What happened to the modern era of communication. We have thousands of colleges pumping out students in communications programs. What are we teaching them in there if this is as far as we’ve gotten? This is a far cry from the best we can do, and I’ll tell you why.
It’s passive. It’s all 100% passive. It may seem like you’re being active hiring all these companies and making your sites better seen and heard, or protecting your identity, but its all about passively massaging a system to get better results. We can do better. How, you ask?
Go aggressive. We have two modern forums that are more reliant on these two communications dynamics than internet advertising, and both have the same lesson to teach. They are warfare and politics, and the lesson is, control the information. Not just your information, all the information.
This is where disinformation comes in. Disinformation is false or inaccurate information that is spread deliberately with intentions of turning genuine information useless. It’s time-tested, effective, and powerful. It’s one of many propaganda tools, and yes, it’s very aggressive.
Looking back at our two examples, what role could this play in our business advertising? What if, instead of optimizing our own search results or playing up our brands in the public eye, we targeted our competition? What happens when you use all those mighty resources to hurt SEO for someone else? What happens when you taint a brand? Sounds dark, right? Perhaps it does if we think about companies as people, but let’s be honest–Capitalism has no morality. It just wears a mask of morality when it will make more money.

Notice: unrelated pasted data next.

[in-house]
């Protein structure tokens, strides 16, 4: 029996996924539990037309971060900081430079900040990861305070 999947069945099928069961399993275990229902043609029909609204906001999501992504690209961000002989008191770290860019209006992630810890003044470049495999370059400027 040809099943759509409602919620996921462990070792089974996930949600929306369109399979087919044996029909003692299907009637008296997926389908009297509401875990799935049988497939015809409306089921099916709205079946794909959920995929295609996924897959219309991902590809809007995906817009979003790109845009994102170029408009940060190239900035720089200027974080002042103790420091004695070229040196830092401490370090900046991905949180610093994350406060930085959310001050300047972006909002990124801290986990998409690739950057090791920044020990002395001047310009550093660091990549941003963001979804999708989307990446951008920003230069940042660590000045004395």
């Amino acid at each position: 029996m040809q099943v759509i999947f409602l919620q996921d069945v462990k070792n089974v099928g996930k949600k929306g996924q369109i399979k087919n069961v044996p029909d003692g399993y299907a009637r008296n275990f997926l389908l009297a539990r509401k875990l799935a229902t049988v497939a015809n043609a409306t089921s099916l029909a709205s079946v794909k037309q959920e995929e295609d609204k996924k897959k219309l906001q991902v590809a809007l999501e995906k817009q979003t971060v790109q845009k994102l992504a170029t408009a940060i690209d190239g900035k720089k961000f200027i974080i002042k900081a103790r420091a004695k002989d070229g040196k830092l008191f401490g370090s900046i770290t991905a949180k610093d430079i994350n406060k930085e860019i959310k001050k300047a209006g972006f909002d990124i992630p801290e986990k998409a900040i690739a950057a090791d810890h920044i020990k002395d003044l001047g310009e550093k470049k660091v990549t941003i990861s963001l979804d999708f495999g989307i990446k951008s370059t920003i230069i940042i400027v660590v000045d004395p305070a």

Perhaps this second example will fit with your conscience a bit better. What happens when an individual stops trying to carefully hide their whole online presence in case some sneaky person is able to find out her mother’s maiden name? What if she got aggressive too? What if there were a service that could spawn hundreds of false profiles with false information? What if they could spoof browsing histories from her that lie? What if SEO no longer meant Search Engine Optimization, but instead Search Engine Obfuscation?
It takes companies a lot of effort to pull out relevant information about you, even when you aren’t trying to hide it. So what happens when you mess with them, get in the way, and hand them lies? They believe you, and it’s so much harder to try to change a belief than learn something new.
So what’s the take-away here? I don’t have the capital or know-how to make the company, honestly. It’s an untapped market that could radically change internet advertising forever, make billions, and I just don’t know how to do it. So I put it here. Rather than wait for the inevitable six months or year to pass by before I see someone else put the plan into action and make all that money I could have, rather than say, “I had that idea!” I put it here.
One of my friends jokingly said his new year’s resolution was to invent “The Next Big Thing.” We all got a chuckle, but the sad part is, even when I come up with it, I have no idea what to do with it.
So, if any rich entrepreneurs out there do have the know-how, write me. I have other ideas too. I don’t mind sharing the wealth if you’ve got the experience and all I have is an idea. Better than nothing, right?